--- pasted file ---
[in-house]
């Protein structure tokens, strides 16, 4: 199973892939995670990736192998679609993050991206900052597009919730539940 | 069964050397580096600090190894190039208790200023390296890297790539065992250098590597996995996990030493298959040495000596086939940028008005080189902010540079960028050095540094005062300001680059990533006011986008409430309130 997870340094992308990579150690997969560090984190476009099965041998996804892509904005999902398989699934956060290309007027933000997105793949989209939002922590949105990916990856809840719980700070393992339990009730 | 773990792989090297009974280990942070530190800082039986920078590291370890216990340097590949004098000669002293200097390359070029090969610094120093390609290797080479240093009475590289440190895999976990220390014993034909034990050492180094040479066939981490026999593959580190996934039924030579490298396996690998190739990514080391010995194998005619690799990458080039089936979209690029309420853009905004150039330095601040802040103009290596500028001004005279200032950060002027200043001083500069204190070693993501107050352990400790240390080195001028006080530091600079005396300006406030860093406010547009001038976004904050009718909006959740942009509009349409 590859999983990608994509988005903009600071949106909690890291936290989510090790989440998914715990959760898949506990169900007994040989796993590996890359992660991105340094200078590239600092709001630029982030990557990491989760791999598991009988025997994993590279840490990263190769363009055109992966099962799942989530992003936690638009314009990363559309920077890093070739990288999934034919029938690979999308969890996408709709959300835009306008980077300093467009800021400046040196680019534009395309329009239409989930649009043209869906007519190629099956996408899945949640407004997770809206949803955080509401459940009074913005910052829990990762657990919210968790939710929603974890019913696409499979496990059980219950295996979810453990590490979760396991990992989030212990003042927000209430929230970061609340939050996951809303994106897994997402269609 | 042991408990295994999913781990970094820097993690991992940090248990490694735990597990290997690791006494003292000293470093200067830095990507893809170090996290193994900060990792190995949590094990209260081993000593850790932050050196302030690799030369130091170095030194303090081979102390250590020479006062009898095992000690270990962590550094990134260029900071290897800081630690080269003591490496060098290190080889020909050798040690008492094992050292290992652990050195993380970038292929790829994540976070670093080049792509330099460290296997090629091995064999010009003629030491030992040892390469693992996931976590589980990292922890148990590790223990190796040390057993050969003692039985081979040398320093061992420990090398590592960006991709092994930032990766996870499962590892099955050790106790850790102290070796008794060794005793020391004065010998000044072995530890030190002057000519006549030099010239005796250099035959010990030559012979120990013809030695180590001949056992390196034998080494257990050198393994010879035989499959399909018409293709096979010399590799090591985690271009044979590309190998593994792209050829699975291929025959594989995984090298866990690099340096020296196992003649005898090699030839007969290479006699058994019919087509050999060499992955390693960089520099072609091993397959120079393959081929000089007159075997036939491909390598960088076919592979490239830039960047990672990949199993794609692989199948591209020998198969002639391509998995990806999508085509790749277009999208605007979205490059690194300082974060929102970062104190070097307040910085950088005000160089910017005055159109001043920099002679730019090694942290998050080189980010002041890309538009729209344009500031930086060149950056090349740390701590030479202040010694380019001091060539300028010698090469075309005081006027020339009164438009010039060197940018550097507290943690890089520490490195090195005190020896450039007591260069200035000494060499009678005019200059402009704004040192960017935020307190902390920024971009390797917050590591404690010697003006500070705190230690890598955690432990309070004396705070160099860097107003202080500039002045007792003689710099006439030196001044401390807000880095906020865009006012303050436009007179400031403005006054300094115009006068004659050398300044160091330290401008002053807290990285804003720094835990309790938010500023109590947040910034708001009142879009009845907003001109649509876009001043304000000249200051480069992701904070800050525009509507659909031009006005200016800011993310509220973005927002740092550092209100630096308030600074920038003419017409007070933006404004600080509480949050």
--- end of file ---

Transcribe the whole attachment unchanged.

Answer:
[in-house]
């Protein structure tokens, strides 16, 4: 199973892939995670990736192998679609993050991206900052597009919730539940 | 069964050397580096600090190894190039208790200023390296890297790539065992250098590597996995996990030493298959040495000596086939940028008005080189902010540079960028050095540094005062300001680059990533006011986008409430309130 997870340094992308990579150690997969560090984190476009099965041998996804892509904005999902398989699934956060290309007027933000997105793949989209939002922590949105990916990856809840719980700070393992339990009730 | 773990792989090297009974280990942070530190800082039986920078590291370890216990340097590949004098000669002293200097390359070029090969610094120093390609290797080479240093009475590289440190895999976990220390014993034909034990050492180094040479066939981490026999593959580190996934039924030579490298396996690998190739990514080391010995194998005619690799990458080039089936979209690029309420853009905004150039330095601040802040103009290596500028001004005279200032950060002027200043001083500069204190070693993501107050352990400790240390080195001028006080530091600079005396300006406030860093406010547009001038976004904050009718909006959740942009509009349409 590859999983990608994509988005903009600071949106909690890291936290989510090790989440998914715990959760898949506990169900007994040989796993590996890359992660991105340094200078590239600092709001630029982030990557990491989760791999598991009988025997994993590279840490990263190769363009055109992966099962799942989530992003936690638009314009990363559309920077890093070739990288999934034919029938690979999308969890996408709709959300835009306008980077300093467009800021400046040196680019534009395309329009239409989930649009043209869906007519190629099956996408899945949640407004997770809206949803955080509401459940009074913005910052829990990762657990919210968790939710929603974890019913696409499979496990059980219950295996979810453990590490979760396991990992989030212990003042927000209430929230970061609340939050996951809303994106897994997402269609 | 042991408990295994999913781990970094820097993690991992940090248990490694735990597990290997690791006494003292000293470093200067830095990507893809170090996290193994900060990792190995949590094990209260081993000593850790932050050196302030690799030369130091170095030194303090081979102390250590020479006062009898095992000690270990962590550094990134260029900071290897800081630690080269003591490496060098290190080889020909050798040690008492094992050292290992652990050195993380970038292929790829994540976070670093080049792509330099460290296997090629091995064999010009003629030491030992040892390469693992996931976590589980990292922890148990590790223990190796040390057993050969003692039985081979040398320093061992420990090398590592960006991709092994930032990766996870499962590892099955050790106790850790102290070796008794060794005793020391004065010998000044072995530890030190002057000519006549030099010239005796250099035959010990030559012979120990013809030695180590001949056992390196034998080494257990050198393994010879035989499959399909018409293709096979010399590799090591985690271009044979590309190998593994792209050829699975291929025959594989995984090298866990690099340096020296196992003649005898090699030839007969290479006699058994019919087509050999060499992955390693960089520099072609091993397959120079393959081929000089007159075997036939491909390598960088076919592979490239830039960047990672990949199993794609692989199948591209020998198969002639391509998995990806999508085509790749277009999208605007979205490059690194300082974060929102970062104190070097307040910085950088005000160089910017005055159109001043920099002679730019090694942290998050080189980010002041890309538009729209344009500031930086060149950056090349740390701590030479202040010694380019001091060539300028010698090469075309005081006027020339009164438009010039060197940018550097507290943690890089520490490195090195005190020896450039007591260069200035000494060499009678005019200059402009704004040192960017935020307190902390920024971009390797917050590591404690010697003006500070705190230690890598955690432990309070004396705070160099860097107003202080500039002045007792003689710099006439030196001044401390807000880095906020865009006012303050436009007179400031403005006054300094115009006068004659050398300044160091330290401008002053807290990285804003720094835990309790938010500023109590947040910034708001009142879009009845907003001109649509876009001043304000000249200051480069992701904070800050525009509507659909031009006005200016800011993310509220973005927002740092550092209100630096308030600074920038003419017409007070933006404004600080509480949050």